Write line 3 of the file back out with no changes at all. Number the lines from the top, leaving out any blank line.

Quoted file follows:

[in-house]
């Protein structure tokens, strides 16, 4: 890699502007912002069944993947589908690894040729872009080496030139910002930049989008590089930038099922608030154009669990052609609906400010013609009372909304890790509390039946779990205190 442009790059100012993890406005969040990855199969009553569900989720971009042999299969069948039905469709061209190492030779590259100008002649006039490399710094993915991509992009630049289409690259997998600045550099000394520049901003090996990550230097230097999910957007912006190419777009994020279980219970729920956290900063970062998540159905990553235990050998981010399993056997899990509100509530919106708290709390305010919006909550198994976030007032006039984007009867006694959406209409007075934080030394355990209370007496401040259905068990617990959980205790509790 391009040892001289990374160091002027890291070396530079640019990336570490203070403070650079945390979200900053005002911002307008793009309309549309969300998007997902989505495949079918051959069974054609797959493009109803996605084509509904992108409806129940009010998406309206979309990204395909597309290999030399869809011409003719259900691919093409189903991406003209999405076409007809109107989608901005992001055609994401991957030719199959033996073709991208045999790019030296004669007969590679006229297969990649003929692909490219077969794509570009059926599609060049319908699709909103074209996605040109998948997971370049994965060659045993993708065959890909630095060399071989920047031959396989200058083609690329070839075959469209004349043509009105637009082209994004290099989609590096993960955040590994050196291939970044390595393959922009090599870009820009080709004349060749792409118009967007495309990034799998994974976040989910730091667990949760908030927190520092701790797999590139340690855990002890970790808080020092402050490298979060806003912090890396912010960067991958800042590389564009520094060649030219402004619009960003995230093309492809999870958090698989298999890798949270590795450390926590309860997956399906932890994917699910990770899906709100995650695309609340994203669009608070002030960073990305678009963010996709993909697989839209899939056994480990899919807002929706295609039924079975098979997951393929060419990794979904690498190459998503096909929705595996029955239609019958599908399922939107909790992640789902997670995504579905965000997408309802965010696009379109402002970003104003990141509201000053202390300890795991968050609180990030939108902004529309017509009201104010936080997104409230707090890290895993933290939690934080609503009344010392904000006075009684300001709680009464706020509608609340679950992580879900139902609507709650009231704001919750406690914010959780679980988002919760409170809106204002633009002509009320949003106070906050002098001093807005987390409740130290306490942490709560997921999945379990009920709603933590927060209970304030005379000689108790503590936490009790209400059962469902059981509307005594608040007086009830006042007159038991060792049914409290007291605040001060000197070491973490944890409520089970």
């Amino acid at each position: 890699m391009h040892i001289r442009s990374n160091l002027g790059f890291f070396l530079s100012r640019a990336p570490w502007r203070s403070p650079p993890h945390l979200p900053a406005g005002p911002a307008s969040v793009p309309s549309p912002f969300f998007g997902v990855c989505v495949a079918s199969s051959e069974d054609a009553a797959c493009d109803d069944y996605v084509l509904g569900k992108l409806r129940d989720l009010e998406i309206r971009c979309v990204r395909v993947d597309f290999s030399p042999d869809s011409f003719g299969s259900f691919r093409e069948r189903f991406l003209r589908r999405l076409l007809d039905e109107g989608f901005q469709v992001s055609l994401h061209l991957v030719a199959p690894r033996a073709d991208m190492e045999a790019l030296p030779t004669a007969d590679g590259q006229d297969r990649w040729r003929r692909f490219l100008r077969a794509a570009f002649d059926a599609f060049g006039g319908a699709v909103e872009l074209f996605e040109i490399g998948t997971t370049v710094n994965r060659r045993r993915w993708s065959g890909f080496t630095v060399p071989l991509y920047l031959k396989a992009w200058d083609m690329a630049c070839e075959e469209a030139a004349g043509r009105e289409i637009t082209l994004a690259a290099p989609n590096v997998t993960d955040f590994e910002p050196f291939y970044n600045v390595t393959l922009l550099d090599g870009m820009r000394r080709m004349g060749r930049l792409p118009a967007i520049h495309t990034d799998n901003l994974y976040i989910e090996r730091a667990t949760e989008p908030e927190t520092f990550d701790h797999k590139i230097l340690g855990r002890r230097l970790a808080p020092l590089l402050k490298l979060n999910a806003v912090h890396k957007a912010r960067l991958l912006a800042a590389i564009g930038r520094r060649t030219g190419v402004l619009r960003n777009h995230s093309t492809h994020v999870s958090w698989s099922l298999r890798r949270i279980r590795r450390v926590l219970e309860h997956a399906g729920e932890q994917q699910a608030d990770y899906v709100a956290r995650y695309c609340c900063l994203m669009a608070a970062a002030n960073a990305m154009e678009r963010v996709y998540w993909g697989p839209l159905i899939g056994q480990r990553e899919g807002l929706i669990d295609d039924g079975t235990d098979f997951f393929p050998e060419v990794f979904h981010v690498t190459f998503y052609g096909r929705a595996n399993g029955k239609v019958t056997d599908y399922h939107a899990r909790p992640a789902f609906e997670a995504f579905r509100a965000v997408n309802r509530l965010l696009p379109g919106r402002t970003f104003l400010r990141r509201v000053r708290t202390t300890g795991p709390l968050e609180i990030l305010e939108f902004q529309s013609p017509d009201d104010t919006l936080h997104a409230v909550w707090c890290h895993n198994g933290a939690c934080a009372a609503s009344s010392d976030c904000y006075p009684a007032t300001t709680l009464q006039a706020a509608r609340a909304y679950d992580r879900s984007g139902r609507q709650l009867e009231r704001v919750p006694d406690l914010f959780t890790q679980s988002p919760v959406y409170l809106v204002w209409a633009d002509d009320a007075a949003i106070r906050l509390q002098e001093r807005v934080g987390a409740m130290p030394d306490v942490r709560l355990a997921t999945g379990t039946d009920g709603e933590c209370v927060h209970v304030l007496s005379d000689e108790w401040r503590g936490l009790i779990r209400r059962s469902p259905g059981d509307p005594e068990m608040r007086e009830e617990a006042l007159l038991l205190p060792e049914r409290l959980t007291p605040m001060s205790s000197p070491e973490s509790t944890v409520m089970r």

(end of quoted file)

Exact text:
């Amino acid at each position: 890699m391009h040892i001289r442009s990374n160091l002027g790059f890291f070396l530079s100012r640019a990336p570490w502007r203070s403070p650079p993890h945390l979200p900053a406005g005002p911002a307008s969040v793009p309309s549309p912002f969300f998007g997902v990855c989505v495949a079918s199969s051959e069974d054609a009553a797959c493009d109803d069944y996605v084509l509904g569900k992108l409806r129940d989720l009010e998406i309206r971009c979309v990204r395909v993947d597309f290999s030399p042999d869809s011409f003719g299969s259900f691919r093409e069948r189903f991406l003209r589908r999405l076409l007809d039905e109107g989608f901005q469709v992001s055609l994401h061209l991957v030719a199959p690894r033996a073709d991208m190492e045999a790019l030296p030779t004669a007969d590679g590259q006229d297969r990649w040729r003929r692909f490219l100008r077969a794509a570009f002649d059926a599609f060049g006039g319908a699709v909103e872009l074209f996605e040109i490399g998948t997971t370049v710094n994965r060659r045993r993915w993708s065959g890909f080496t630095v060399p071989l991509y920047l031959k396989a992009w200058d083609m690329a630049c070839e075959e469209a030139a004349g043509r009105e289409i637009t082209l994004a690259a290099p989609n590096v997998t993960d955040f590994e910002p050196f291939y970044n600045v390595t393959l922009l550099d090599g870009m820009r000394r080709m004349g060749r930049l792409p118009a967007i520049h495309t990034d799998n901003l994974y976040i989910e090996r730091a667990t949760e989008p908030e927190t520092f990550d701790h797999k590139i230097l340690g855990r002890r230097l970790a808080p020092l590089l402050k490298l979060n999910a806003v912090h890396k957007a912010r960067l991958l912006a800042a590389i564009g930038r520094r060649t030219g190419v402004l619009r960003n777009h995230s093309t492809h994020v999870s958090w698989s099922l298999r890798r949270i279980r590795r450390v926590l219970e309860h997956a399906g729920e932890q994917q699910a608030d990770y899906v709100a956290r995650y695309c609340c900063l994203m669009a608070a970062a002030n960073a990305m154009e678009r963010v996709y998540w993909g697989p839209l159905i899939g056994q480990r990553e899919g807002l929706i669990d295609d039924g079975t235990d098979f997951f393929p050998e060419v990794f979904h981010v690498t190459f998503y052609g096909r929705a595996n399993g029955k239609v019958t056997d599908y399922h939107a899990r909790p992640a789902f609906e997670a995504f579905r509100a965000v997408n309802r509530l965010l696009p379109g919106r402002t970003f104003l400010r990141r509201v000053r708290t202390t300890g795991p709390l968050e609180i990030l305010e939108f902004q529309s013609p017509d009201d104010t919006l936080h997104a409230v909550w707090c890290h895993n198994g933290a939690c934080a009372a609503s009344s010392d976030c904000y006075p009684a007032t300001t709680l009464q006039a706020a509608r609340a909304y679950d992580r879900s984007g139902r609507q709650l009867e009231r704001v919750p006694d406690l914010f959780t890790q679980s988002p919760v959406y409170l809106v204002w209409a633009d002509d009320a007075a949003i106070r906050l509390q002098e001093r807005v934080g987390a409740m130290p030394d306490v942490r709560l355990a997921t999945g379990t039946d009920g709603e933590c209370v927060h209970v304030l007496s005379d000689e108790w401040r503590g936490l009790i779990r209400r059962s469902p259905g059981d509307p005594e068990m608040r007086e009830e617990a006042l007159l038991l205190p060792e049914r409290l959980t007291p605040m001060s205790s000197p070491e973490s509790t944890v409520m089970r």